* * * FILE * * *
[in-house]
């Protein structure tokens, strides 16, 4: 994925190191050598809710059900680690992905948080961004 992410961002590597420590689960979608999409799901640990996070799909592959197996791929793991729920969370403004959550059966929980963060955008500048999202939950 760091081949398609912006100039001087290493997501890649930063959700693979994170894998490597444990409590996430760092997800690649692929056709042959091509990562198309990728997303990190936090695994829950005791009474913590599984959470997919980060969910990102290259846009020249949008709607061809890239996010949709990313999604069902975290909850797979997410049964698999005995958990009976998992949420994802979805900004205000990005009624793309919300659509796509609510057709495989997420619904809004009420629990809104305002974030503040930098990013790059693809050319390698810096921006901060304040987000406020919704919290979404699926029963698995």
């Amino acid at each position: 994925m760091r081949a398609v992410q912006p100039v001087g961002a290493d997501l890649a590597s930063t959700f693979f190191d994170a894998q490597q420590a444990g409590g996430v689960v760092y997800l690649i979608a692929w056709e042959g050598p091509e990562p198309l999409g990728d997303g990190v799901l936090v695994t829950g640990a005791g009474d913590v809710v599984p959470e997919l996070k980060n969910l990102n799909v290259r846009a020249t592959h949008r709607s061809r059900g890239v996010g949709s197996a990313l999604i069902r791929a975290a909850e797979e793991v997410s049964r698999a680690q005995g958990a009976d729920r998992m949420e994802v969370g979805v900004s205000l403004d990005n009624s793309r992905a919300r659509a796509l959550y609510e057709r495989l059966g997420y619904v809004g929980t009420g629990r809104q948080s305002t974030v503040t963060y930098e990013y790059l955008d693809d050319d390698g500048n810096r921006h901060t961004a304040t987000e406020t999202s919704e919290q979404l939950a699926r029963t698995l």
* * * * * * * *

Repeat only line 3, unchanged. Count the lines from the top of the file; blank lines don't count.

């Amino acid at each position: 994925m760091r081949a398609v992410q912006p100039v001087g961002a290493d997501l890649a590597s930063t959700f693979f190191d994170a894998q490597q420590a444990g409590g996430v689960v760092y997800l690649i979608a692929w056709e042959g050598p091509e990562p198309l999409g990728d997303g990190v799901l936090v695994t829950g640990a005791g009474d913590v809710v599984p959470e997919l996070k980060n969910l990102n799909v290259r846009a020249t592959h949008r709607s061809r059900g890239v996010g949709s197996a990313l999604i069902r791929a975290a909850e797979e793991v997410s049964r698999a680690q005995g958990a009976d729920r998992m949420e994802v969370g979805v900004s205000l403004d990005n009624s793309r992905a919300r659509a796509l959550y609510e057709r495989l059966g997420y619904v809004g929980t009420g629990r809104q948080s305002t974030v503040t963060y930098e990013y790059l955008d693809d050319d390698g500048n810096r921006h901060t961004a304040t987000e406020t999202s919704e919290q979404l939950a699926r029963t698995l």